Joke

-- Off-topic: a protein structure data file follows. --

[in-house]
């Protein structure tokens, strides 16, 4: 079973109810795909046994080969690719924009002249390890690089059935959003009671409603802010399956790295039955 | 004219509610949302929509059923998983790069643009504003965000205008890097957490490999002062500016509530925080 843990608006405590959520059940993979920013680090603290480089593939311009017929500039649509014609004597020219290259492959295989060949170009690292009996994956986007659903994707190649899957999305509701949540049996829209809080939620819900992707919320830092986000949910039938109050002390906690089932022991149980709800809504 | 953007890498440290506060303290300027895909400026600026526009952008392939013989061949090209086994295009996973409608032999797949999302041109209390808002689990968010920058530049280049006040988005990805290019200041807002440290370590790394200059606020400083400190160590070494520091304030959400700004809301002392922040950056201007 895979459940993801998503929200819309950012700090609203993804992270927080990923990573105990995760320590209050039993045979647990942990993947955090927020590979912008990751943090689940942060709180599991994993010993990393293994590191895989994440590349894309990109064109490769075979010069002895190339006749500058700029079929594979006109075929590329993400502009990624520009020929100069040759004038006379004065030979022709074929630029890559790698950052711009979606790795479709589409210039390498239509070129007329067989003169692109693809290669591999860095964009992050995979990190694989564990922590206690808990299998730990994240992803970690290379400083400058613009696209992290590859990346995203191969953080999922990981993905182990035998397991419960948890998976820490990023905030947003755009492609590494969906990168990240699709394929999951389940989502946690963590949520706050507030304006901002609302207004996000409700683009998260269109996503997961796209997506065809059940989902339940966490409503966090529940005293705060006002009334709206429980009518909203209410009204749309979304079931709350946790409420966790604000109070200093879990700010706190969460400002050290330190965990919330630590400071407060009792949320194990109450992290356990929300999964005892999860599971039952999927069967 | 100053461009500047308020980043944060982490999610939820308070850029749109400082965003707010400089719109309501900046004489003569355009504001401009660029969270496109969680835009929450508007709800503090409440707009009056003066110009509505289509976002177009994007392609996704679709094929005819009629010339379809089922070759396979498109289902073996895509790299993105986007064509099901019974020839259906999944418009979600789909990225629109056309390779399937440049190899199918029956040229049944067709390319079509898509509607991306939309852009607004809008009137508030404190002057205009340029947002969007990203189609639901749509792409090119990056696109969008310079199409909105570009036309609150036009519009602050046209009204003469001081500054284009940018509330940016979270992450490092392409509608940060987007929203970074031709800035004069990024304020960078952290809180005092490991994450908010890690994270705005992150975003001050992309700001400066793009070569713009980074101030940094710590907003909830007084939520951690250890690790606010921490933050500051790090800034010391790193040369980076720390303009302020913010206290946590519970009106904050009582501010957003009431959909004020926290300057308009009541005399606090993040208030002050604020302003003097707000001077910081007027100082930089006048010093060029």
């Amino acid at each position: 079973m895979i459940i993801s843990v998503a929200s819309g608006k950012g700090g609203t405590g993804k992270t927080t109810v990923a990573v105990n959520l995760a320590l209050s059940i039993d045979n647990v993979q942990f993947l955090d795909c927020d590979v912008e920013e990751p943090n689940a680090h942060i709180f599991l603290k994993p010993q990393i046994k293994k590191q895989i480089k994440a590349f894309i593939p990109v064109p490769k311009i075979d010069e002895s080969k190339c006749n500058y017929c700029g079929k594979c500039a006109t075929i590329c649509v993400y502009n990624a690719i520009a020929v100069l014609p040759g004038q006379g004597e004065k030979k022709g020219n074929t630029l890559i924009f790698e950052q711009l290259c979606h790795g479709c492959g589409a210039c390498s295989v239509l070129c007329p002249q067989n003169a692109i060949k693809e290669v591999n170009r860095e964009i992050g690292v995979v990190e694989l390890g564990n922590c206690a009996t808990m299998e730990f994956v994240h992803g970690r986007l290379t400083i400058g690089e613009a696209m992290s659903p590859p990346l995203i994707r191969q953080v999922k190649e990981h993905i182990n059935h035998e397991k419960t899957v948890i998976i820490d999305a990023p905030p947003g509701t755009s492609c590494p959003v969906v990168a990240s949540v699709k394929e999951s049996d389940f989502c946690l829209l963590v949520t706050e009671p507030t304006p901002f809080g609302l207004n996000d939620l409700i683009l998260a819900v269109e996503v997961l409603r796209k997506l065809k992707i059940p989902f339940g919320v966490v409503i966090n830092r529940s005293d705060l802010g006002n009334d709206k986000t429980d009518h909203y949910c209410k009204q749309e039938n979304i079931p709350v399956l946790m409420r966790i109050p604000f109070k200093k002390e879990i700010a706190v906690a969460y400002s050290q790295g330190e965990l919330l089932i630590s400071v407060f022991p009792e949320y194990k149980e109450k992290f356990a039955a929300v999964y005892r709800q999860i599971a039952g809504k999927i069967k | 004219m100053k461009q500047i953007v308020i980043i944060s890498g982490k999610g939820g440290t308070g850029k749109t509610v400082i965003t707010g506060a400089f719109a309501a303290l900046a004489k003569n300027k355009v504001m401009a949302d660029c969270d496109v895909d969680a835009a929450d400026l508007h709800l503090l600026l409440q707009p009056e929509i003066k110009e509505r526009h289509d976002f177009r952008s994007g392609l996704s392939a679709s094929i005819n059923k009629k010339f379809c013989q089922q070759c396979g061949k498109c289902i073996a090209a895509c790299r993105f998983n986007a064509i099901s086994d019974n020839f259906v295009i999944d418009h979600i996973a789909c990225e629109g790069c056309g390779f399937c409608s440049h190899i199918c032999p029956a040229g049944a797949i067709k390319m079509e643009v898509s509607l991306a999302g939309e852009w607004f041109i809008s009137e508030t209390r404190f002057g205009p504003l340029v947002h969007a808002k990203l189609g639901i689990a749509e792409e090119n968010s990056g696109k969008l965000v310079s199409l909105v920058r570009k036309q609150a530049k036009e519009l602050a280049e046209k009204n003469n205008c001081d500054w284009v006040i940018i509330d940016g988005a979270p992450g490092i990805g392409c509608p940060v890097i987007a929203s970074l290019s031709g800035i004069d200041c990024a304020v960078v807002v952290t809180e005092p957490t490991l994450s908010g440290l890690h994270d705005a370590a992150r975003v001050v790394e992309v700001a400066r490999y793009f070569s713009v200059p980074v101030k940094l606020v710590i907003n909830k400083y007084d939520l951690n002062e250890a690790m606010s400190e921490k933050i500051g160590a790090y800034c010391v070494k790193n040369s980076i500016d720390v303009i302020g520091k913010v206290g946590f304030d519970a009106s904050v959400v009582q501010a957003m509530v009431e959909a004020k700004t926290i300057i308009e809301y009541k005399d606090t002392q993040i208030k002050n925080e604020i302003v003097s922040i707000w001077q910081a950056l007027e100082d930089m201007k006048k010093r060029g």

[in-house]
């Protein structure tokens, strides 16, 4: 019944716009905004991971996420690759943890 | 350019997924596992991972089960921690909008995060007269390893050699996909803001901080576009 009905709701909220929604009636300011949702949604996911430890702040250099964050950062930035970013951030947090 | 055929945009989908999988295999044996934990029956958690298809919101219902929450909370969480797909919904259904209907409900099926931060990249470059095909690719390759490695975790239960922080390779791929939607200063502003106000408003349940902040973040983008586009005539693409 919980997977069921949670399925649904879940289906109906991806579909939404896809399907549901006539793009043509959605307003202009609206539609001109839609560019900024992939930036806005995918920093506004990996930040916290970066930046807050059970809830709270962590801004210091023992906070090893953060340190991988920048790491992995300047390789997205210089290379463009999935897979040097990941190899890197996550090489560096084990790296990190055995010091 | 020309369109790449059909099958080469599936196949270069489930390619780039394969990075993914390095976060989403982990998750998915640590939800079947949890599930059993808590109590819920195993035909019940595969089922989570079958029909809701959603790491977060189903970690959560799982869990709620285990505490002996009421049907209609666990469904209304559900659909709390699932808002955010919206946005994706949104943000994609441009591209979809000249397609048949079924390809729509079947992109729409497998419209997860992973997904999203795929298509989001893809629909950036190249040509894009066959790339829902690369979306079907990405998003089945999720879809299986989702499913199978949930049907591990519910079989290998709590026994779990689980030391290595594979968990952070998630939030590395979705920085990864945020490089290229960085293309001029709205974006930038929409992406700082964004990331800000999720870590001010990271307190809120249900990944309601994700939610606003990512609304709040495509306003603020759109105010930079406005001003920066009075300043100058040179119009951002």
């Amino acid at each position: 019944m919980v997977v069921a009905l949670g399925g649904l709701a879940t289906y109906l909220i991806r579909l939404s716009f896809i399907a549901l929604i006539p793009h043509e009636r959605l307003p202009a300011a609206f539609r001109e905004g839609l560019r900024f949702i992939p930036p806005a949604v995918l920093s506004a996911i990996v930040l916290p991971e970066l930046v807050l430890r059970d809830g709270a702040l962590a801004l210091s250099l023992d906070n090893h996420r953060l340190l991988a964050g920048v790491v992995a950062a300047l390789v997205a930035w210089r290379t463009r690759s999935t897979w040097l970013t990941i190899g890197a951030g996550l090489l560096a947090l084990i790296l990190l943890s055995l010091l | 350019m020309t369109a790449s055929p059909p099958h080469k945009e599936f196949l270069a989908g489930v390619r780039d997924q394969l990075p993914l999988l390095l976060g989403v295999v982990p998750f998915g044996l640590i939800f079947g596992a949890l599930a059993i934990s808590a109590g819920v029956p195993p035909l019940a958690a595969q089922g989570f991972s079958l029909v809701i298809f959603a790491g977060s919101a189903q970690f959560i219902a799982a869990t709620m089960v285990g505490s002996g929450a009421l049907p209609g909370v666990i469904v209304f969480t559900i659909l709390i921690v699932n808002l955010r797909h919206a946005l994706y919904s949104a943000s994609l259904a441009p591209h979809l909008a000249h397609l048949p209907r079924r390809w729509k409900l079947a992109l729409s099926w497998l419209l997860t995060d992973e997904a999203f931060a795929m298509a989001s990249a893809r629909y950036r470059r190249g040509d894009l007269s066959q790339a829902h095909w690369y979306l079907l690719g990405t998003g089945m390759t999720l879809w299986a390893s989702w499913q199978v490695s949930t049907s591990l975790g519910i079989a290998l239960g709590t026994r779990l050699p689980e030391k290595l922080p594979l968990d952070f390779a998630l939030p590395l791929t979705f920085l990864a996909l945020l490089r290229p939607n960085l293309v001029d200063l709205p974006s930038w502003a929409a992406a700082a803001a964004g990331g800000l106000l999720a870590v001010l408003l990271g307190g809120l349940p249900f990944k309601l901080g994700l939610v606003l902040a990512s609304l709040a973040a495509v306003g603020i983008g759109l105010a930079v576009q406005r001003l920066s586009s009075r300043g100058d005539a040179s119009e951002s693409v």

A joke is something spoken, written, or done with humorous intention.[1] Jokes may have many different forms, e.g., a single word or a gesture (considered in a particular context), a question-answer, or a whole short story. The word "joke" has a number of synonyms, including wisecrack, gag, prank, quip, jape and jest.[1] To achieve their end, jokes may employ irony, sarcasm, word play and other devices. Jokes may have a punch line, i.e. an ending to make it humorous. A practical joke or prank differs from a spoken joke in that the major component of the humour is physical rather than verbal (for example placing salt in the sugar bowl). Purpose Jokes are typically for the entertainment of friends and onlookers. The desired response is generally laughter; when this does not happen the joke is said to have "fallen flat" or "bombed". However, jokes have other purposes and functions, common to comedy/humour/satire in general. [edit]Antiquity of jokes Jokes have been a part of human culture since at least 1900 BC. According to research conducted by Dr Paul McDonald of the University of Wolverhampton, a fart joke from ancient Sumer is currently believed to be the world's oldest known joke.[2] Britain's oldest joke, meanwhile, is a 1,000-year-old double-entendre that can be found in the Codex Exoniensis.[3] A recent discovery of a document called Philogelos (The Laughter Lover) gives us an insight into ancient humour. Written in Greek by Hierocles and Philagrius, it dates to the third or fourth century AD, and contains some 260 jokes. Considering humour from our own culture as recent as the 19th century is at times baffling to us today, the humour is surprisingly familiar. They had different stereotypes: the absent-minded professor, the eunuch, and people with hernias or bad breath were favourites. A lot of the jokes play on the idea of knowing who characters are: A barber, a bald man and an absent minded professor take a journey together. They have to camp overnight, so decide to take turns watching the luggage. When it's the barber's turn, he gets bored, so amuses himself by shaving the head of the professor. When the professor is woken up for his shift, he feels his head, and says "How stupid is that barber? He's woken up the bald man instead of me." There is even a joke similar to Monty Python's "Dead Parrot" sketch: a man buys a slave, who dies shortly afterwards. When he complains to the slave merchant, he is told: "He didn't die when I owned him." Comic Jim Bowen has presented them to a modern audience. "One or two of them are jokes I've seen in people's acts nowadays, slightly updated. They put in a motor car instead of a chariot - some of them are Tommy Cooper-esque."[4] [edit]Psychology of jokes Why people laugh at jokes has been the subject of serious academic study, examples being: Immanuel Kant, in Critique of Judgement (1790) states that "Laughter is an effect that arises if a tense expectation is transformed into nothing." Here is Kant's two-century old joke and his analysis: An Englishman at an Indian's table in Surat saw a bottle of ale being opened, and all the beer, turned to froth, rushed out. The Indian, by repeated exclamations, showed his great amazement. - Well, what's so amazing in that? asked the Englishman. - Oh, but I'm not amazed at its coming out, replied the Indian, but how you managed to get it all in. - This makes us laugh, and it gives us a hearty pleasure. This is not because, say, we think we are smarter than this ignorant man, nor are we laughing at anything else here that it is our liking and that we noticed through our understanding. It is rather that we had a tense expectation that suddenly vanished... Henri Bergson, in his book Le rire (Laughter, 1901), suggests that laughter evolved to make social life possible for human beings. Sigmund Freud's "Jokes and their Relation to the Unconscious". (Der Witz und seine Beziehung zum Unbewu?ten). Arthur Koestler, in The Act of Creation (1964), analyses humour and compares it to other creative activities, such as literature and science. Marvin Minsky in Society of Mind (1986). Marvin Minsky suggests that laughter has a specific function related to the human brain. In his opinion jokes and laughter are mechanisms for the brain to learn nonsense. For that reason, he argues, jokes are usually not as funny when you hear them repeatedly. Edward de Bono in "The Mechanism of the Mind" (1969) and "I am Right, You are Wrong" (1990). Edward de Bono suggests that the mind is a pattern-matching machine, and that it works by recognising stories and behaviour and putting them into familiar patterns. When a familiar connection is disrupted and an alternative unexpected new link is made in the brain via a different route than expected, then laughter occurs as the new connection is made. This theory explains a lot about jokes. For example: